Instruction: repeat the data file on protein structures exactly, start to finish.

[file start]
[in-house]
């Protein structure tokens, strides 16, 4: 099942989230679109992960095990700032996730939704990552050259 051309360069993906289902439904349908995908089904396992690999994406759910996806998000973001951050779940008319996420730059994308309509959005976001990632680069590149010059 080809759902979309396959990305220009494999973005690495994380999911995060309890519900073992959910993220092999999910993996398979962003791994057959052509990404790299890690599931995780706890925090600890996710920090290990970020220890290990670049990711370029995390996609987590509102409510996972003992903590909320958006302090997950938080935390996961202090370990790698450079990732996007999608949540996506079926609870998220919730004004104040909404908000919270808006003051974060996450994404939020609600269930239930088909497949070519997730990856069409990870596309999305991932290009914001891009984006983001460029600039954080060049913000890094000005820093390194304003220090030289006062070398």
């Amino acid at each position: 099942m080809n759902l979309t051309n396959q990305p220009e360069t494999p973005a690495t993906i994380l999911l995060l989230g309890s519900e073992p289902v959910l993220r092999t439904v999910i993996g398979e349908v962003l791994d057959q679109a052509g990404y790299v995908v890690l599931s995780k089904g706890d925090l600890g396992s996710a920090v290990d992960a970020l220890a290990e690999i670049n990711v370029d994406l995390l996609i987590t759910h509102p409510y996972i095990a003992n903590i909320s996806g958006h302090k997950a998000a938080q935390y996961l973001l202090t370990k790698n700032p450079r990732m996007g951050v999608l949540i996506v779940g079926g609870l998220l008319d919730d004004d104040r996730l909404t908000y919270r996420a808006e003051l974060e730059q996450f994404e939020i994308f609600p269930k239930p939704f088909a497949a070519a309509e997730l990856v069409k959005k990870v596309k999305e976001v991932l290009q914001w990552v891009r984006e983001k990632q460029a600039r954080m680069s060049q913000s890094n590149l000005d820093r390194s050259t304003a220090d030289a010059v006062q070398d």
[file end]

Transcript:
[in-house]
């Protein structure tokens, strides 16, 4: 099942989230679109992960095990700032996730939704990552050259 051309360069993906289902439904349908995908089904396992690999994406759910996806998000973001951050779940008319996420730059994308309509959005976001990632680069590149010059 080809759902979309396959990305220009494999973005690495994380999911995060309890519900073992959910993220092999999910993996398979962003791994057959052509990404790299890690599931995780706890925090600890996710920090290990970020220890290990670049990711370029995390996609987590509102409510996972003992903590909320958006302090997950938080935390996961202090370990790698450079990732996007999608949540996506079926609870998220919730004004104040909404908000919270808006003051974060996450994404939020609600269930239930088909497949070519997730990856069409990870596309999305991932290009914001891009984006983001460029600039954080060049913000890094000005820093390194304003220090030289006062070398």
């Amino acid at each position: 099942m080809n759902l979309t051309n396959q990305p220009e360069t494999p973005a690495t993906i994380l999911l995060l989230g309890s519900e073992p289902v959910l993220r092999t439904v999910i993996g398979e349908v962003l791994d057959q679109a052509g990404y790299v995908v890690l599931s995780k089904g706890d925090l600890g396992s996710a920090v290990d992960a970020l220890a290990e690999i670049n990711v370029d994406l995390l996609i987590t759910h509102p409510y996972i095990a003992n903590i909320s996806g958006h302090k997950a998000a938080q935390y996961l973001l202090t370990k790698n700032p450079r990732m996007g951050v999608l949540i996506v779940g079926g609870l998220l008319d919730d004004d104040r996730l909404t908000y919270r996420a808006e003051l974060e730059q996450f994404e939020i994308f609600p269930k239930p939704f088909a497949a070519a309509e997730l990856v069409k959005k990870v596309k999305e976001v991932l290009q914001w990552v891009r984006e983001k990632q460029a600039r954080m680069s060049q913000s890094n590149l000005d820093r390194s050259t304003a220090d030289a010059v006062q070398d």